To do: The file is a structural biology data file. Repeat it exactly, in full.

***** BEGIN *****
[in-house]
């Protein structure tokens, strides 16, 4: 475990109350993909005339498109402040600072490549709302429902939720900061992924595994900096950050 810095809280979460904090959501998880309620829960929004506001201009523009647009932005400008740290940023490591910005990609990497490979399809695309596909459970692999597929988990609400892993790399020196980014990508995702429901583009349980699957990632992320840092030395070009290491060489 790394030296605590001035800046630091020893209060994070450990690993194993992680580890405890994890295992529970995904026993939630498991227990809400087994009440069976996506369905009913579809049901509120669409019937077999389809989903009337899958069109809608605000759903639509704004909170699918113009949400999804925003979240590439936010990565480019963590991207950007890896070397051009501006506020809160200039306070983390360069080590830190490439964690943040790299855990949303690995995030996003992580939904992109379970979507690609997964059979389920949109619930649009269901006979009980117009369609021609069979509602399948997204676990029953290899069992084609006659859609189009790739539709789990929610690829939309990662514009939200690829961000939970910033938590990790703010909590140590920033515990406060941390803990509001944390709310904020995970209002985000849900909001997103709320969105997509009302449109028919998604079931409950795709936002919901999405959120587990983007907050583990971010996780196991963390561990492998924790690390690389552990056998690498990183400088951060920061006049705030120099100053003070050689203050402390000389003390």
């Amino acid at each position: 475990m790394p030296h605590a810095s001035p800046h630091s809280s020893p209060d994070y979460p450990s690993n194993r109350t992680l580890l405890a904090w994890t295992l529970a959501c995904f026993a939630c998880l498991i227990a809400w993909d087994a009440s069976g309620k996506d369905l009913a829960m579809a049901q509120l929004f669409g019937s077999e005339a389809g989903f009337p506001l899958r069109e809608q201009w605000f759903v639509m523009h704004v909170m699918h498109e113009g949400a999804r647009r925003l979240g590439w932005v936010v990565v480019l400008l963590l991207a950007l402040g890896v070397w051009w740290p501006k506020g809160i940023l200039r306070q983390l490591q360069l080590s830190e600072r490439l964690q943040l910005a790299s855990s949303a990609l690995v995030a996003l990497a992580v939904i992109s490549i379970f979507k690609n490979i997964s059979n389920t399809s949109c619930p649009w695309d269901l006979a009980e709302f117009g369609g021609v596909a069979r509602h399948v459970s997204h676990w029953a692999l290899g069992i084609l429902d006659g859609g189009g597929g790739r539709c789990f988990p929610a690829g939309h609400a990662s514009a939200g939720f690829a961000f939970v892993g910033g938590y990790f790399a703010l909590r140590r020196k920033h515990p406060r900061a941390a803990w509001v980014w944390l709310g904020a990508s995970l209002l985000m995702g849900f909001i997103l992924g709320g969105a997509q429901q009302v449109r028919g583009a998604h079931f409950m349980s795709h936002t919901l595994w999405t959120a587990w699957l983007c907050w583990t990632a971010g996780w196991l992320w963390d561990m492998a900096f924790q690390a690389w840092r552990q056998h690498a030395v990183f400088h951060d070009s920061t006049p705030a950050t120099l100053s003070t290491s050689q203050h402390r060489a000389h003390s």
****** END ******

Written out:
[in-house]
């Protein structure tokens, strides 16, 4: 475990109350993909005339498109402040600072490549709302429902939720900061992924595994900096950050 810095809280979460904090959501998880309620829960929004506001201009523009647009932005400008740290940023490591910005990609990497490979399809695309596909459970692999597929988990609400892993790399020196980014990508995702429901583009349980699957990632992320840092030395070009290491060489 790394030296605590001035800046630091020893209060994070450990690993194993992680580890405890994890295992529970995904026993939630498991227990809400087994009440069976996506369905009913579809049901509120669409019937077999389809989903009337899958069109809608605000759903639509704004909170699918113009949400999804925003979240590439936010990565480019963590991207950007890896070397051009501006506020809160200039306070983390360069080590830190490439964690943040790299855990949303690995995030996003992580939904992109379970979507690609997964059979389920949109619930649009269901006979009980117009369609021609069979509602399948997204676990029953290899069992084609006659859609189009790739539709789990929610690829939309990662514009939200690829961000939970910033938590990790703010909590140590920033515990406060941390803990509001944390709310904020995970209002985000849900909001997103709320969105997509009302449109028919998604079931409950795709936002919901999405959120587990983007907050583990971010996780196991963390561990492998924790690390690389552990056998690498990183400088951060920061006049705030120099100053003070050689203050402390000389003390």
């Amino acid at each position: 475990m790394p030296h605590a810095s001035p800046h630091s809280s020893p209060d994070y979460p450990s690993n194993r109350t992680l580890l405890a904090w994890t295992l529970a959501c995904f026993a939630c998880l498991i227990a809400w993909d087994a009440s069976g309620k996506d369905l009913a829960m579809a049901q509120l929004f669409g019937s077999e005339a389809g989903f009337p506001l899958r069109e809608q201009w605000f759903v639509m523009h704004v909170m699918h498109e113009g949400a999804r647009r925003l979240g590439w932005v936010v990565v480019l400008l963590l991207a950007l402040g890896v070397w051009w740290p501006k506020g809160i940023l200039r306070q983390l490591q360069l080590s830190e600072r490439l964690q943040l910005a790299s855990s949303a990609l690995v995030a996003l990497a992580v939904i992109s490549i379970f979507k690609n490979i997964s059979n389920t399809s949109c619930p649009w695309d269901l006979a009980e709302f117009g369609g021609v596909a069979r509602h399948v459970s997204h676990w029953a692999l290899g069992i084609l429902d006659g859609g189009g597929g790739r539709c789990f988990p929610a690829g939309h609400a990662s514009a939200g939720f690829a961000f939970v892993g910033g938590y990790f790399a703010l909590r140590r020196k920033h515990p406060r900061a941390a803990w509001v980014w944390l709310g904020a990508s995970l209002l985000m995702g849900f909001i997103l992924g709320g969105a997509q429901q009302v449109r028919g583009a998604h079931f409950m349980s795709h936002t919901l595994w999405t959120a587990w699957l983007c907050w583990t990632a971010g996780w196991l992320w963390d561990m492998a900096f924790q690390a690389w840092r552990q056998h690498a030395v990183f400088h951060d070009s920061t006049p705030a950050t120099l100053s003070t290491s050689q203050h402390r060489a000389h003390s």